Guilbeault seems to think he's striking back against "tech giants" with the Link Tax. But he's wrong; his misfire will decimate Canada's own news industry, and Facebook and Google won't feel a thing.
If the Link Tax makes Facebook or Google remove snippets — the preview text that makes readers want to click — or stop linking to news altogether, it will be Canada’s news organizations and small creators who suffer. In fact, that’s exactly what happened in Germany after implementing the Link Tax: Google stopped showing snippets alongside article links, which cut deeply into traffic to domestic news outlets.4 After Australia's Link Tax was introduced earlier this year, Facebook announced plans to stop linking to news on its platform entirely.5
A lot of people agree that tech giants have become too powerful — but legislation aimed at them needs to recognize the real-world consequences. The plan for the Link Tax ignores the reality that social media and search engines are where people access news content in the 21st century, and already drive a large share of revenue to those outlets. If Guilbeault is allowed to go forward with the Link Tax, Canadian news will be cut off from its audience both at home and abroad, while Facebook and Google carry on more dominant than ever.6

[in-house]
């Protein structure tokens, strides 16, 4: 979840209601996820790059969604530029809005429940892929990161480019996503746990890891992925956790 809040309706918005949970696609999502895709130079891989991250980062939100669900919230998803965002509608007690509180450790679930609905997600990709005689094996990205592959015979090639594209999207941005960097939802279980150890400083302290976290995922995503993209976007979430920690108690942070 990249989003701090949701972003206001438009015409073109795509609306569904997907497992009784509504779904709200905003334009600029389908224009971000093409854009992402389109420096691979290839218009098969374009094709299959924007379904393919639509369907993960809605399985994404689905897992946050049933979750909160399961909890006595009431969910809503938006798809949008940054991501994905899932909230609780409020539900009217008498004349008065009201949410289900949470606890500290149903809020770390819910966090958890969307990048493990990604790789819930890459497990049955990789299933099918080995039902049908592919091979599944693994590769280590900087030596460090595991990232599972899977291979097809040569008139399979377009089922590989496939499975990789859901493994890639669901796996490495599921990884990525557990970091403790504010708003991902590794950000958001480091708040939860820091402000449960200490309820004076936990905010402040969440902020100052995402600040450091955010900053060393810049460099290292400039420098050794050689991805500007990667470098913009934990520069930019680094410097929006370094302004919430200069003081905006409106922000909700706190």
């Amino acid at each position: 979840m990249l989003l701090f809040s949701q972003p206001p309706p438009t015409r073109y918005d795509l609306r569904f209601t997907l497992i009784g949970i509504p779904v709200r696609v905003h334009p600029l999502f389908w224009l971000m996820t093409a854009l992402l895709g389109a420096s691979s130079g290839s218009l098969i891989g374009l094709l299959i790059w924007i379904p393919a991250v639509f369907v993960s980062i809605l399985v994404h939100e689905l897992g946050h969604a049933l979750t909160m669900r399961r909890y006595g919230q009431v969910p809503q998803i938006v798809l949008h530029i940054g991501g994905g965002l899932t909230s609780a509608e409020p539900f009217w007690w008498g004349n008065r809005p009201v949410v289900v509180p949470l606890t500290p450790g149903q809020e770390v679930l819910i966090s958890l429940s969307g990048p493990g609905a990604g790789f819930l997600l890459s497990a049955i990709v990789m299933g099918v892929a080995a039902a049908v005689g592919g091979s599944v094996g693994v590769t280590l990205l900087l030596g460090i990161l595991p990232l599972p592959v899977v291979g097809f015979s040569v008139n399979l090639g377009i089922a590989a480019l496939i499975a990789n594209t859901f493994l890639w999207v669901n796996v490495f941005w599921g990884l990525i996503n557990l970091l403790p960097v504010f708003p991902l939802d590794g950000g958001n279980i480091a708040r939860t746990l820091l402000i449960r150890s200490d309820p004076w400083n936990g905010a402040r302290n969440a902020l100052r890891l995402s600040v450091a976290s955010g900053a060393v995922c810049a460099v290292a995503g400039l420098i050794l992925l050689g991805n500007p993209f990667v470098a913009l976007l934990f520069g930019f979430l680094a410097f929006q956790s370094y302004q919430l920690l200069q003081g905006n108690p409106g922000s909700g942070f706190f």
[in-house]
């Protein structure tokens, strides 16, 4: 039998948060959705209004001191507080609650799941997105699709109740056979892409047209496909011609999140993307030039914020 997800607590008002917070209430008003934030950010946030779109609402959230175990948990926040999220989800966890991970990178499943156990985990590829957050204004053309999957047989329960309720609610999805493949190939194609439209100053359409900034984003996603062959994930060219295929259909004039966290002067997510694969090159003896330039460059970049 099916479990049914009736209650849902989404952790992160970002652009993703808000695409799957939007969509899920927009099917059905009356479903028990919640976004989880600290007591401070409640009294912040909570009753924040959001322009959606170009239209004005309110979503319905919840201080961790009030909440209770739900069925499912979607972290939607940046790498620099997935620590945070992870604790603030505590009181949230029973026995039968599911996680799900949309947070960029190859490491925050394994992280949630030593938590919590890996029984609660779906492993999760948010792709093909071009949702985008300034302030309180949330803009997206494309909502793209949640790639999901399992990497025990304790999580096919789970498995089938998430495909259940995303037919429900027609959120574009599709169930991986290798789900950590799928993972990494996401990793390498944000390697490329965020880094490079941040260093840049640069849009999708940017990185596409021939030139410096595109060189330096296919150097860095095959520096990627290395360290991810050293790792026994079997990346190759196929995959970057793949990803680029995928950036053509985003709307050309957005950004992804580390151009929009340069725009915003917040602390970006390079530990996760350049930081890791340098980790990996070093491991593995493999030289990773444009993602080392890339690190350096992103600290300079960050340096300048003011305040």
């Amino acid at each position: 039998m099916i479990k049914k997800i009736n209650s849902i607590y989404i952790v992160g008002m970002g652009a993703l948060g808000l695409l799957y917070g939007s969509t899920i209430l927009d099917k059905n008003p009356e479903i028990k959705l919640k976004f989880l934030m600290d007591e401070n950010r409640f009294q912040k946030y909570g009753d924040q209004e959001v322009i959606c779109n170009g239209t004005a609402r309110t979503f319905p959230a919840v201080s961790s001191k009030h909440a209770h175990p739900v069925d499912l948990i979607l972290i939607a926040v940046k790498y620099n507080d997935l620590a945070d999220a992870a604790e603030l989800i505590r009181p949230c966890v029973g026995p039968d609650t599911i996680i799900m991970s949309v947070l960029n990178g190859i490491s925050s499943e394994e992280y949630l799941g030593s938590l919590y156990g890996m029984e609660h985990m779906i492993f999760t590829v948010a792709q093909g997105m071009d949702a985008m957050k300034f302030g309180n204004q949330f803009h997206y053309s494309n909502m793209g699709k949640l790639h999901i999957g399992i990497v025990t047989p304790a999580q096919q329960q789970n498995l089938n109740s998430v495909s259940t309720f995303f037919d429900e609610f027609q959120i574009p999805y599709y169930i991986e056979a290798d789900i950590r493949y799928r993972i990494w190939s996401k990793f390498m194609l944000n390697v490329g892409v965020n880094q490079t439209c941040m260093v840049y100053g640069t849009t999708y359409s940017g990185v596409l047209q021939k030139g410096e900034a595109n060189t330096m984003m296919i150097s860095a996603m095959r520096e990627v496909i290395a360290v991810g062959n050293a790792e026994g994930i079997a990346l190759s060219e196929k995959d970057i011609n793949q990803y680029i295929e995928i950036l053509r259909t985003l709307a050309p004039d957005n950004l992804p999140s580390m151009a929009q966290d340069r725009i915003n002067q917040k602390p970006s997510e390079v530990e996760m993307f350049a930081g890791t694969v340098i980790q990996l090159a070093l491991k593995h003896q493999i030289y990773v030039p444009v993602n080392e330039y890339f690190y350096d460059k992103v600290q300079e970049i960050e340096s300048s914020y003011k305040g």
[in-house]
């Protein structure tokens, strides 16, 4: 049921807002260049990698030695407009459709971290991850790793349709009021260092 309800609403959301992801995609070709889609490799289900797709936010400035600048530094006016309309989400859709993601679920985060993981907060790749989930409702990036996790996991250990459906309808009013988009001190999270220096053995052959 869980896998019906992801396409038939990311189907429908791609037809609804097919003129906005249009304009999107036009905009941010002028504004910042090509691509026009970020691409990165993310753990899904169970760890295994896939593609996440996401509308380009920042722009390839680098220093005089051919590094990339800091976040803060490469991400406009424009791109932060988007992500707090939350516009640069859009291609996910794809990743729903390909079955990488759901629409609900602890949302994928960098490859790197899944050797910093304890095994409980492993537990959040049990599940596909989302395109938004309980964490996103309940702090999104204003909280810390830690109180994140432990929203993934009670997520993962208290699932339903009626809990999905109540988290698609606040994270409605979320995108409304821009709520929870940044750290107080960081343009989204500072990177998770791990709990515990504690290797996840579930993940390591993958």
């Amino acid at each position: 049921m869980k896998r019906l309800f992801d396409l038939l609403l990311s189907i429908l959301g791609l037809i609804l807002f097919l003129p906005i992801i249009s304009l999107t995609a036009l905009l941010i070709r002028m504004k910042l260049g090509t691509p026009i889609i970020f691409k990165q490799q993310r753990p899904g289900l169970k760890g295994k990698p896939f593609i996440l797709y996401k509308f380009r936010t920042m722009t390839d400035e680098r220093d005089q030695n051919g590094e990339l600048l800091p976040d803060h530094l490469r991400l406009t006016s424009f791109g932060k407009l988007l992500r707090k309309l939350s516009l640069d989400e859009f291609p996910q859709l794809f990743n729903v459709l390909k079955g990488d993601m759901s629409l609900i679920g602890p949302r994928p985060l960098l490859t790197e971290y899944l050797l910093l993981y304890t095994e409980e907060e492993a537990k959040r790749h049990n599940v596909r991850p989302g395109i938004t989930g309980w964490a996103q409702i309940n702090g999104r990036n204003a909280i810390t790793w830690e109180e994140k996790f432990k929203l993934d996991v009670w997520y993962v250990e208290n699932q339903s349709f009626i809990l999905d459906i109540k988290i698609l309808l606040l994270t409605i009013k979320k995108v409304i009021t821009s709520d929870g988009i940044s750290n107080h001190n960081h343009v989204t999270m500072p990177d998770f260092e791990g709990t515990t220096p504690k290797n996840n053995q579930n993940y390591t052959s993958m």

We need to stand up for Internet users and Canadian news organizations both large and small by stopping this plan. Tell Minister Guilbeault he needs to abandon the Link Tax NOW!